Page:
Zsolt is a political scientist, but mainly works as a coach. That can be a life coach or coaching about leadership, development and strategy. According to Zsolt, lack of good education is the biggest issue for people with a disability. 'Many disabled can’t find a job, because they are not enough qualified. Some 40% only has got elementary education. Among non-disabled this percentage is less than 25%. Judit jumps in. 'I do have an university degree, but people think I have a low education when they see my disability. Employers are not enthusiastic about people with a disability.' Zsolt: 'Companies are looking for qualified people with a disability. They are hard to find.' According to Andrea the problem lies for the greater part in the fact that a disability is regarded as a disease, something not normal.
This brings me to my next topic. How do Hungarians look at people with a disability in general?
Non-disabled do not understand daily problems of the disabled
Judit, Zsolt and Andrea all have the opinion that non-disabled Hungarians do not get the specific difficulties which people with a disability face daily. Sometimes it is lack of knowledge, but at other times they just do not seem to wish to anticipate. Andrea often has difficulty in understanding what a person is telling her, because he/she is sitting too far away what makes Andrea can’t practice lip reading. If she does not explain this explicitly, people think she is stupid. An induction loop at authority locations should solve a lot. Although it is obliged by law, not many authority offices do have one.
Zsolt is more positive. 'People help me when I ask them, as long as I use my white cane. Without it, they look strangely at me. A walking cane, a wheelchair are the first things through which non-disabled recognize you do have a disability. Of course, also without the walking cane, I would like to get the assistance needed directly. There is a lot of sensibilisation needed. For instance among bank employees, those who work at the post office. Not to forget the health care, the fire department ...’
Judit jumps in again: 'The people in the medical sector know nothing about how to get along with people with a disability. That goes for doctors, dentists. Some disabled don't get a treatment with the dentist, because he/she doesn't know how to cope with such a person.' Zsolt also mentions autistic people as an example, since they can’t always express themselves well enough.
Andrea ends this topic with a personal annoyance. 'When I am sitting in a waiting room and people are called to come in I just wait and wait while everybody else goes before me.' Zsolt has the same experience the other way around. 'I am waiting to hear my name or number while it only appears on the display ...'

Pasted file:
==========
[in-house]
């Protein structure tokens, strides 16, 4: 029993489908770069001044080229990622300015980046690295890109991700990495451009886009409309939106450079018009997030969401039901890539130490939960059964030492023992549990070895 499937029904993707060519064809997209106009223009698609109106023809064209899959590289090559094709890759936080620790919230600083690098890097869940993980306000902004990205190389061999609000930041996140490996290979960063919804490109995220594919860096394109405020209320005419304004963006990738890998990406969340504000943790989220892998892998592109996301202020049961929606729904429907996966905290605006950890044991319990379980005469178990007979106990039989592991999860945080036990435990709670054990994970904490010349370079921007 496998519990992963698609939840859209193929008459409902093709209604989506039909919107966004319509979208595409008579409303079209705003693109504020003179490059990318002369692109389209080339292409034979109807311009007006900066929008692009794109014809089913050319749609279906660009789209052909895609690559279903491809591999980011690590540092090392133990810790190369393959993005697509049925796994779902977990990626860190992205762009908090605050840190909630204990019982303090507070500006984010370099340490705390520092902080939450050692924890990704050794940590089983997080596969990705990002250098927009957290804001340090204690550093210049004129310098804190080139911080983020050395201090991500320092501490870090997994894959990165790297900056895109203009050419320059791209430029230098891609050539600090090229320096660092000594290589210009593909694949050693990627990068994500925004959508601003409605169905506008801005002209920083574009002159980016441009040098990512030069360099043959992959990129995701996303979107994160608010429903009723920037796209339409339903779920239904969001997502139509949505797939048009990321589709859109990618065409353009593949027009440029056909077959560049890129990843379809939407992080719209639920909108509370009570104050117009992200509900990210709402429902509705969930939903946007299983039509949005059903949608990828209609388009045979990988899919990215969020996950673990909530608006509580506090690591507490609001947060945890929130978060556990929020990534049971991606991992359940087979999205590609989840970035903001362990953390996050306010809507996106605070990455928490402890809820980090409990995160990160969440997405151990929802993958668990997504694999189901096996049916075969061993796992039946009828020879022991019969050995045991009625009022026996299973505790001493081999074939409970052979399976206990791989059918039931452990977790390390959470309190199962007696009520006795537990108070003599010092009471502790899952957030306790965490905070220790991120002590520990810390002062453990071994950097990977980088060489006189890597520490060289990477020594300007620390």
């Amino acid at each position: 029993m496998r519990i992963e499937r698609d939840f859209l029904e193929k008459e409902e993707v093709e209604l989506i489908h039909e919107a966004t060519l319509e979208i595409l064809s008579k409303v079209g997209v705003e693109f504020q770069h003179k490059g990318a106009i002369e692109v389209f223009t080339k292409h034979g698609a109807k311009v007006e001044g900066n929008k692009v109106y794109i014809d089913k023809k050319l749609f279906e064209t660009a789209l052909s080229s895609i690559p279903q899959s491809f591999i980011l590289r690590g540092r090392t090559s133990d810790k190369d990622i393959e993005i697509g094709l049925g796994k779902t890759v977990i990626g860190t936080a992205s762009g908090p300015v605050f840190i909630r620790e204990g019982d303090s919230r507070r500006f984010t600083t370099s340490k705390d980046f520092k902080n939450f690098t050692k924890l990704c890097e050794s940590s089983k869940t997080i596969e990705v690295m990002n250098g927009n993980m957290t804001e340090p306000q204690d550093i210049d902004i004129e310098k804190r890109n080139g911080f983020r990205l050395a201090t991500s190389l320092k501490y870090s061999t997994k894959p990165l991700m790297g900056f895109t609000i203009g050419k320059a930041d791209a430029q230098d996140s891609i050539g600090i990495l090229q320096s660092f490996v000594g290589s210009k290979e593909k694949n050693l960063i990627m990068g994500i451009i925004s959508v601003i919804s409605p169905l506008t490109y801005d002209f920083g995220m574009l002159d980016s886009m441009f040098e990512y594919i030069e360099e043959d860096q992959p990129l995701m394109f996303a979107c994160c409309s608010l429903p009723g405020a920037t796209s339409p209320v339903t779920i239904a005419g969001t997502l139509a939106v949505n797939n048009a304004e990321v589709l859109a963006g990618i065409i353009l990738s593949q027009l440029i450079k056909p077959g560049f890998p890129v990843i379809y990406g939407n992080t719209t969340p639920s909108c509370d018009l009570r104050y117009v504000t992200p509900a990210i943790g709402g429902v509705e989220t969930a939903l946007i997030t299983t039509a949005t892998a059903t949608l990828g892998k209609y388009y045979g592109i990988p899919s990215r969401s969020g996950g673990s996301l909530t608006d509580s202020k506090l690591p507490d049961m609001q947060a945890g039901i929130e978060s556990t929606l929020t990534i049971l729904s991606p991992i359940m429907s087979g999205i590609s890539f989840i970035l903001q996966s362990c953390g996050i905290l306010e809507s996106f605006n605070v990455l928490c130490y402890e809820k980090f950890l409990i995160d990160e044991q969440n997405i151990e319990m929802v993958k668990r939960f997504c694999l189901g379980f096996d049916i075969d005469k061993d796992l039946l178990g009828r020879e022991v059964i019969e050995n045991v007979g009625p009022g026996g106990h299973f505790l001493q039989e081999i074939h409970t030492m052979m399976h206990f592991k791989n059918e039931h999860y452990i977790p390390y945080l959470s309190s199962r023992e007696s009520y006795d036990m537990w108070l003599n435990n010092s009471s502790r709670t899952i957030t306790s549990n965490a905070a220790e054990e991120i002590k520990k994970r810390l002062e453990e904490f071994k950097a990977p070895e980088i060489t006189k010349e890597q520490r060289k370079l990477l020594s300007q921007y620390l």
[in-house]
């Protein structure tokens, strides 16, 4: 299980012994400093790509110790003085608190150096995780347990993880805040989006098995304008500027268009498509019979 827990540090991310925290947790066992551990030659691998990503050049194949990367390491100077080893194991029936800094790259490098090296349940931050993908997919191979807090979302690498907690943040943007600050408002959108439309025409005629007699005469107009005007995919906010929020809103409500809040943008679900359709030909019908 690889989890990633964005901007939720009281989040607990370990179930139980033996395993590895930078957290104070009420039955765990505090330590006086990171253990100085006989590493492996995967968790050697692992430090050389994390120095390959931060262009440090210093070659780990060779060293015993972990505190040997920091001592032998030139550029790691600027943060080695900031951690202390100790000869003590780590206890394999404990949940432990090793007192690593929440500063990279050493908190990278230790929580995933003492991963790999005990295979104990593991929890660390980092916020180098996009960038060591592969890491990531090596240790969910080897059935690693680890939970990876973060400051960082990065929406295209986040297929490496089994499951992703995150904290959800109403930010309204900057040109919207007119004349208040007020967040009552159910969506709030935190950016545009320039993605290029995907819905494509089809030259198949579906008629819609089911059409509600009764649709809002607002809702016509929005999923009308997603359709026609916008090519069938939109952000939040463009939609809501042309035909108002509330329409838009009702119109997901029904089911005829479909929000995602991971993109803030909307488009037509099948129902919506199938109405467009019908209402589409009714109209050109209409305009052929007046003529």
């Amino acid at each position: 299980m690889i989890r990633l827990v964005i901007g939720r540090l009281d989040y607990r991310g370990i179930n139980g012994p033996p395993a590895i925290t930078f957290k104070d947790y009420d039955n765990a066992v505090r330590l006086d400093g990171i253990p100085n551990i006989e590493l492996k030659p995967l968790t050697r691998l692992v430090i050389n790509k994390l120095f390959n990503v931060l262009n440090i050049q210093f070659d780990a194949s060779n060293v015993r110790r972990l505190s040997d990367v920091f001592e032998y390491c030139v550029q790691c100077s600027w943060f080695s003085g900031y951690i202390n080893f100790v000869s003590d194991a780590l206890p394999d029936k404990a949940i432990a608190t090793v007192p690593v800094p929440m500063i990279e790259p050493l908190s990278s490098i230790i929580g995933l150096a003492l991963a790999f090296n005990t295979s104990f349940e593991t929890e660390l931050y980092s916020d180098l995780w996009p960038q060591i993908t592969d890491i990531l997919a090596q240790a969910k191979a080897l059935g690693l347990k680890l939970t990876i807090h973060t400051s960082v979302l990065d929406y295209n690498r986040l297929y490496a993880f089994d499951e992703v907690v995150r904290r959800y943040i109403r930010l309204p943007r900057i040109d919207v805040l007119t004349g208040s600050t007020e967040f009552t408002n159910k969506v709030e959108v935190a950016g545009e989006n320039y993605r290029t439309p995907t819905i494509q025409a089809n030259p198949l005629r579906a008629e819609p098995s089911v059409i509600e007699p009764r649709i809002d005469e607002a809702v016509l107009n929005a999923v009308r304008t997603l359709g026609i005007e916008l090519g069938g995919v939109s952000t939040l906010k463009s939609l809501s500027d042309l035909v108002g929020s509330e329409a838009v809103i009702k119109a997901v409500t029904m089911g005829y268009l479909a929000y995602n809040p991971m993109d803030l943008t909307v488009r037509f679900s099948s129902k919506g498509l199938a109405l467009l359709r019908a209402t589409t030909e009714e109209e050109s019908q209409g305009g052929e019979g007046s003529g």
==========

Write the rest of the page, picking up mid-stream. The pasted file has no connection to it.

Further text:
Still a lot to improve
To end this little group discussion I asked all participants what they find the most difficult about living with a disability in Budapest. Judit is the least positive: 'Everything in Budapest is difficult. To me, organizing my independent life comes first. If you don't have an accessible apartment, you need help. I do manage my own things at home, but if I want to go somewhere I need help. Someone must check the accessibility of that place for me. Many hotels do not realize what it means to be accessible or not. What is important is to have a positive personal attitude. One must not only see the problem.'
For Andrea, getting the right information is the biggest problem. 'At school, I could not always understand what the teacher was telling. I already gave you the example of the bus. When people talk too soft or with closed mouth, I do have a problem understanding them. There are some rules to communicate well with a person with a hearing impairment. My doctor for instance learned how to do it in the right way.'
Also Zsolt has most difficulties with simple daily things. Buying the right clothes and shoes. Finding places or house numbers. For one problem, he has a practical aid. 'When I have to put my signature on a document, I use a special card. It has holes in it, a small one and a big one. The card must be put on the place where I have to sign.'
Accessible tram in Budapest
Let's end with a positive development Zsolt mentioned. Last year, Budapest won the accessibility award concerning public transport. The metro, the trams (although still not all of them) are adjusted to people with a disability. Budapest also uses modern technology in becoming more accessible, like touch screens for the blind. However, what is practical for one, is not the case for another. Some people with a physical disability are not able to use those touch screens.
This makes the circle round again. Each person with a disability, wherever he/she may be, faces his/her own specific problems. It is the same in Budapest.
Copyright text and pic: Johan Peters, May 27th 2015 - ...